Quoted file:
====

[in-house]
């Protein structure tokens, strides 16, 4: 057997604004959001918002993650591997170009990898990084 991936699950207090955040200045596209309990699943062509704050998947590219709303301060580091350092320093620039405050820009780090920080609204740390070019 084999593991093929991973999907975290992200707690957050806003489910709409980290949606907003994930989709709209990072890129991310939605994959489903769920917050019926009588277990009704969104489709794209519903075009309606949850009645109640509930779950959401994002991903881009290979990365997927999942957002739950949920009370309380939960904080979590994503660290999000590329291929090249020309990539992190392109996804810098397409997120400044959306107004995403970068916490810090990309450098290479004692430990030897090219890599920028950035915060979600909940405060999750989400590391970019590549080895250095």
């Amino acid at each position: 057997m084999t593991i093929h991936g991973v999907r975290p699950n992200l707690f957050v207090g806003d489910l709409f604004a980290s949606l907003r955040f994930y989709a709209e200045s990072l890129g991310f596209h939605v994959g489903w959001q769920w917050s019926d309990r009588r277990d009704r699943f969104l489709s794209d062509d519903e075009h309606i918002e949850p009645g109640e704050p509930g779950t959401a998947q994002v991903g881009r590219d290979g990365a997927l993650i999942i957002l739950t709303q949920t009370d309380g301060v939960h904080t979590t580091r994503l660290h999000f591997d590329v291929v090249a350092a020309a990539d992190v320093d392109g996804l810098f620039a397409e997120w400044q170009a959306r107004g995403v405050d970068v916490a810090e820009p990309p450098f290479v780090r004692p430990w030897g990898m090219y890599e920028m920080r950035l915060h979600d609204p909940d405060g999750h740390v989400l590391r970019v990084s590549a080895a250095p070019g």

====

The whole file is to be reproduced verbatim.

[in-house]
């Protein structure tokens, strides 16, 4: 057997604004959001918002993650591997170009990898990084 991936699950207090955040200045596209309990699943062509704050998947590219709303301060580091350092320093620039405050820009780090920080609204740390070019 084999593991093929991973999907975290992200707690957050806003489910709409980290949606907003994930989709709209990072890129991310939605994959489903769920917050019926009588277990009704969104489709794209519903075009309606949850009645109640509930779950959401994002991903881009290979990365997927999942957002739950949920009370309380939960904080979590994503660290999000590329291929090249020309990539992190392109996804810098397409997120400044959306107004995403970068916490810090990309450098290479004692430990030897090219890599920028950035915060979600909940405060999750989400590391970019590549080895250095």
């Amino acid at each position: 057997m084999t593991i093929h991936g991973v999907r975290p699950n992200l707690f957050v207090g806003d489910l709409f604004a980290s949606l907003r955040f994930y989709a709209e200045s990072l890129g991310f596209h939605v994959g489903w959001q769920w917050s019926d309990r009588r277990d009704r699943f969104l489709s794209d062509d519903e075009h309606i918002e949850p009645g109640e704050p509930g779950t959401a998947q994002v991903g881009r590219d290979g990365a997927l993650i999942i957002l739950t709303q949920t009370d309380g301060v939960h904080t979590t580091r994503l660290h999000f591997d590329v291929v090249a350092a020309a990539d992190v320093d392109g996804l810098f620039a397409e997120w400044q170009a959306r107004g995403v405050d970068v916490a810090e820009p990309p450098f290479v780090r004692p430990w030897g990898m090219y890599e920028m920080r950035l915060h979600d609204p909940d405060g999750h740390v989400l590391r970019v990084s590549a080895a250095p070019g």